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JOINT RESOLUTIONS.

PASSED AND APPROVED AT THE THIRD SESSION OF THE STATE LEGISLATURE, COMMENCINO

JANUARY EIGHTH, ONB TROUSAND RIGHT TUNDRED AND SIXTY-ONE, AND TERMINA.
TIRO XARO DIGNTA, OXB THOUSAND BIGHT HUNDRED AND SIXTY-ONE

NUMBER I.

Joint Resolutions on the State of the Union. Resolved, That one of the vital and necessary principles which form the basis of all free governments, is that Joint Resolutions the constitutional majority must always rule. And there on the State of fore, the right of the people of any State to withdraw from the Union the Union, thereby hazarding the liberties and happiness of the millions comprising this confederacy, can never be acknowledged by us under any circumstances.

We regard secession upon the part of any State as amounting directly to revolution, and precipitating civil war with all its sad train of consequences.

2. Resolved, That the people of the State of Minnesota reiterate their unalterable devotion to the Constitution of the United States, and that if its provisions be strictly observed it will, in its own words, ensure domestic tranquility, provide for the common defence, promote the general welfare, and secure the blessings of liberty to ourselves and our posterity:

3. Resolved, That Abraham Lincoln and Hannibal Hamlin having been constitutionally and legally elected President and Vice President of the United States, at a general election fully and freely participated in, on the same day, by the people of every State of the Union, South as well as North, that any attempt to dissolve or destroy the Union on account thereof, is without excuse

or justification, and should receive the condemnation of every patriot in the land.

4. Resolved, That we have heard with astonishment and indignation of the recent outrages perpetrated at Charleston, South Carolina, by firing upon an American steamer, sailing under the flag of our country, and that we expect of the general government the strongest and most vigorous effort to assert its supremacy and to check the work of rebellion and treason. Fully impressed with our duty to make every possible effort to uphold the Union and to maintain the authority of the general gov

. ernment, we hereby tender to the President of the United States, for that purpose, through the Governor of this State, aid' in men and money to the extent of our ability.

When one or more States erect the standard of disunion, and place themselves in military array against the government bequeathed to us by our ancestors, we can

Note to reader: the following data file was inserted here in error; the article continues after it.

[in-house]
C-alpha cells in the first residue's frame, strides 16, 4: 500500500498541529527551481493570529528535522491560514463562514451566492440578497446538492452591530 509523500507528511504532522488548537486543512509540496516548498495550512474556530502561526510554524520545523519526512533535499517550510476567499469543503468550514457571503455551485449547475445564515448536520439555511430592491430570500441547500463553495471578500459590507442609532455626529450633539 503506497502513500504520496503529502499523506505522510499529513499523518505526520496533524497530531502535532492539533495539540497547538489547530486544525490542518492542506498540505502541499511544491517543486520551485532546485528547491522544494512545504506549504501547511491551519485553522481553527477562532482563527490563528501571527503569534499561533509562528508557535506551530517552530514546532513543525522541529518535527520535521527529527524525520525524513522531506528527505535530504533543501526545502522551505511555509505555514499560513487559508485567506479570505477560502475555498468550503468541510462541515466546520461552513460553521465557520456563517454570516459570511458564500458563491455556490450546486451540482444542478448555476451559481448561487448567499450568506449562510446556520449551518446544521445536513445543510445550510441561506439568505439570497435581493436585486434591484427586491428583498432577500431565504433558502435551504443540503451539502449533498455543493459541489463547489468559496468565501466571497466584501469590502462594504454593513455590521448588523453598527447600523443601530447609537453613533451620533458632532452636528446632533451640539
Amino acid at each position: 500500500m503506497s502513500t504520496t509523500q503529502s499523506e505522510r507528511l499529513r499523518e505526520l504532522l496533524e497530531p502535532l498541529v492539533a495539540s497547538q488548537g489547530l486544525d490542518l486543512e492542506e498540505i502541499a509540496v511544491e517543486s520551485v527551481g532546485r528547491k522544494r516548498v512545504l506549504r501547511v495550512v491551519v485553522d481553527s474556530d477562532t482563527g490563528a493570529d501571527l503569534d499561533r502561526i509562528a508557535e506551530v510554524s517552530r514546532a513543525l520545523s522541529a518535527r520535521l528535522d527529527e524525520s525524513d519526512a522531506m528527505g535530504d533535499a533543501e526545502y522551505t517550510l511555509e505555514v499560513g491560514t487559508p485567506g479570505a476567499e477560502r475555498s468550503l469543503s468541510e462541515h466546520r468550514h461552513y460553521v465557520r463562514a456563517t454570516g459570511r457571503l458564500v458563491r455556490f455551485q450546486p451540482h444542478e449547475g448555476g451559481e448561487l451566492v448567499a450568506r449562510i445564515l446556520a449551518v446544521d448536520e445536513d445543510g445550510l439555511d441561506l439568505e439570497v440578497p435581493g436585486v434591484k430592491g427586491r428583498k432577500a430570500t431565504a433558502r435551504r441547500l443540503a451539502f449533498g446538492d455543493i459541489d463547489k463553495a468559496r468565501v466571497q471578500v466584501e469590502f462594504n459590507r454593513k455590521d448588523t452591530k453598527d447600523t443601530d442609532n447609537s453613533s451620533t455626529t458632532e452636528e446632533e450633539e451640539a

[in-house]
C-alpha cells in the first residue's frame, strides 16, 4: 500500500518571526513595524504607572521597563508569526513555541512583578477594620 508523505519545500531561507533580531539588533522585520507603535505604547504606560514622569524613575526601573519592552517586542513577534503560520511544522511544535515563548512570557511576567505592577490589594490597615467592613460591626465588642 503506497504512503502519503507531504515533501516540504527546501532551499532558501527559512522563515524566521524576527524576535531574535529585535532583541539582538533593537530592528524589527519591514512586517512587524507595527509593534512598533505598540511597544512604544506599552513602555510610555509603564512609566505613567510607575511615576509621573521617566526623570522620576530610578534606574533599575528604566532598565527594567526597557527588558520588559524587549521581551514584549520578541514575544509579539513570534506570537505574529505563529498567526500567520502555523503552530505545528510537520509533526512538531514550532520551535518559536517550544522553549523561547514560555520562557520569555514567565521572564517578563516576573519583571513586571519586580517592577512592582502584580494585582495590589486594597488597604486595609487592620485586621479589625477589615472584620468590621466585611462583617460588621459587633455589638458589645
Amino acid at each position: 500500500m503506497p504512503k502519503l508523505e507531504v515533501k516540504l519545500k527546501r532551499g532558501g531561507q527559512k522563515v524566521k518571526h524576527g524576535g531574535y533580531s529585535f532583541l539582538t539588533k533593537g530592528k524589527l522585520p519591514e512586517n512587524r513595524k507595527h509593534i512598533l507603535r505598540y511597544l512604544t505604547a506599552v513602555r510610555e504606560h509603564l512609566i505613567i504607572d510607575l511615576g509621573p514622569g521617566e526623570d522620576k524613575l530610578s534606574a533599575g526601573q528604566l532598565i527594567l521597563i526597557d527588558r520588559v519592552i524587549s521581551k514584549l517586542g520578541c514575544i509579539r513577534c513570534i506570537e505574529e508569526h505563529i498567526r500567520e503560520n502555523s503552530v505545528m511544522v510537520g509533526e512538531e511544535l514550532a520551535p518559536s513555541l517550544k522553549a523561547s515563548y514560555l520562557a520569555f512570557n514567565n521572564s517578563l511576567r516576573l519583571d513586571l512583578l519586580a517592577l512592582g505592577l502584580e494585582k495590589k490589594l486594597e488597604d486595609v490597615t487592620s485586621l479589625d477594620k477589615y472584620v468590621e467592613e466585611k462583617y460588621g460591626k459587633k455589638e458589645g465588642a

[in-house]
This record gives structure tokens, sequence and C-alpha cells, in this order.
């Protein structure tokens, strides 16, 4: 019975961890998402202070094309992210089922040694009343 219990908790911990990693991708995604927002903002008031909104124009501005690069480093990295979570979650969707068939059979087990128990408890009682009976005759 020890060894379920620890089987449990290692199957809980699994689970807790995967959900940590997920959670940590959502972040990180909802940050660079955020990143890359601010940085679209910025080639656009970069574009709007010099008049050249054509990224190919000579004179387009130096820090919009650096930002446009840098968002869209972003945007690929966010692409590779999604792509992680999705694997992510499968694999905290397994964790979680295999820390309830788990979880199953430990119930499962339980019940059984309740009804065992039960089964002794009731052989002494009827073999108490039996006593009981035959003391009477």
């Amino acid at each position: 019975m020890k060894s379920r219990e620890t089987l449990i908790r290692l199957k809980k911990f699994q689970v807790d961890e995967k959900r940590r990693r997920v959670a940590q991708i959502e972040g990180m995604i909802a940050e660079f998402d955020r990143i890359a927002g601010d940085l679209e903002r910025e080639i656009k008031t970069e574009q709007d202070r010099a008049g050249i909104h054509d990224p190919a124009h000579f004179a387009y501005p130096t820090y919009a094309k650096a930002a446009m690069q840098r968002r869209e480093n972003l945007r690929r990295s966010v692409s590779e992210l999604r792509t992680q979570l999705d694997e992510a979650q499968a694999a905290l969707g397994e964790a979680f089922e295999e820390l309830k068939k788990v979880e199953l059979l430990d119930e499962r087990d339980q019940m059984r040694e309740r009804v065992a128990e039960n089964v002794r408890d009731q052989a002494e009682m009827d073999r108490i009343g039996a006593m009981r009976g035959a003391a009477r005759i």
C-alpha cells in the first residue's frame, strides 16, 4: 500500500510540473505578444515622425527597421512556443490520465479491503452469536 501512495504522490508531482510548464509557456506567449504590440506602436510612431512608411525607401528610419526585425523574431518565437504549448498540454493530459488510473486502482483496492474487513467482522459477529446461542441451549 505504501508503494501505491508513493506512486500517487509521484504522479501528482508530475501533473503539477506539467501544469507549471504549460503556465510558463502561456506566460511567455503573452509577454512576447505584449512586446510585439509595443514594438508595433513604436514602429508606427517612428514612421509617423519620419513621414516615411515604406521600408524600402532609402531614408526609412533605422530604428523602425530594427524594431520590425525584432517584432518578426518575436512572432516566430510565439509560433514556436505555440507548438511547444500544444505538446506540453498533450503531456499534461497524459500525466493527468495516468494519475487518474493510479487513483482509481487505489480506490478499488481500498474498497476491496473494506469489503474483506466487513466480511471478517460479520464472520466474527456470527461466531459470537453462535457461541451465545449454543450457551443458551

discover no other honorable or patriotic recourse than to Joint Resolutions test, both on land and on ocean, the full strength of the on thc State of the Union

federal authority under our national flag.

5. Resolved, That we declare to each State of this Union our sincere desire to secure a renewal of that fraternal feeling which ought always to exist between citizens of a common country, and which distinguished the history of the nation for more than half a century. Especially do we express to those patriotic citizens of the Southern States, who have nobly and manfully exerted their utmost efforts to prevent the catastrophe of dissolution, our sincere gratitude and highest admiration.

6. Resolved, That the most sincere thanks of the nation are justly due to that distinguished patriot and veteran, Lieutenant General Winfield Scott, for the prompt and decisive steps he has taken to stay the tide of revolution, and for the determined spirit he has evinced in maintaining the honor of our Government.

7. Resolved, That we will never consent or submit to the obstruction of the free navigation of the Mississippi river from its source to its mouth by any power hostile to the federal government.

8. Resolved, That the Governor of this State is hereby requested to transmit a copy of these resolutions to the President of the United States, to Lieutenant General Winfield Scott, and to each of our Senators and Rep

resentatives in the Congress of the United States, and to the Governors of the several States.

Approved January 22d, A. D. 1861.

NUMBER II

Joint Resolutions.

Resolved by the Legislature of the State of Minnesota,

In

road

That it is the sentiment of the people of our State, that in any and all schemes for the construction of a Pacitic Railroad, the best interests of the country—especially in relation to the of the entire northwest-strongly demands the building construction of of a northern railroad, and that we earnestly urge upon the Pacific Rall. our Senators and Representatives in Congress, the continuance of all laudable efforts to accomplish this highly important object.

Resolved, that the interests of trade and commerce imperatively demand, in addition to the northern road above named, that a road, as part of said railroad system, be constructed from the west end of Lake Superior, to and up the valley of the Minnesota river, and thence southwesterly, so as to connect with the central branch of said Pacific road.

Resolved, That the Governor of the State is hereby requested to transmit a copy of the foregoing resolutions to each of our Senators and Representatives in Congress.

Approved January 26th, A. D. 1861.

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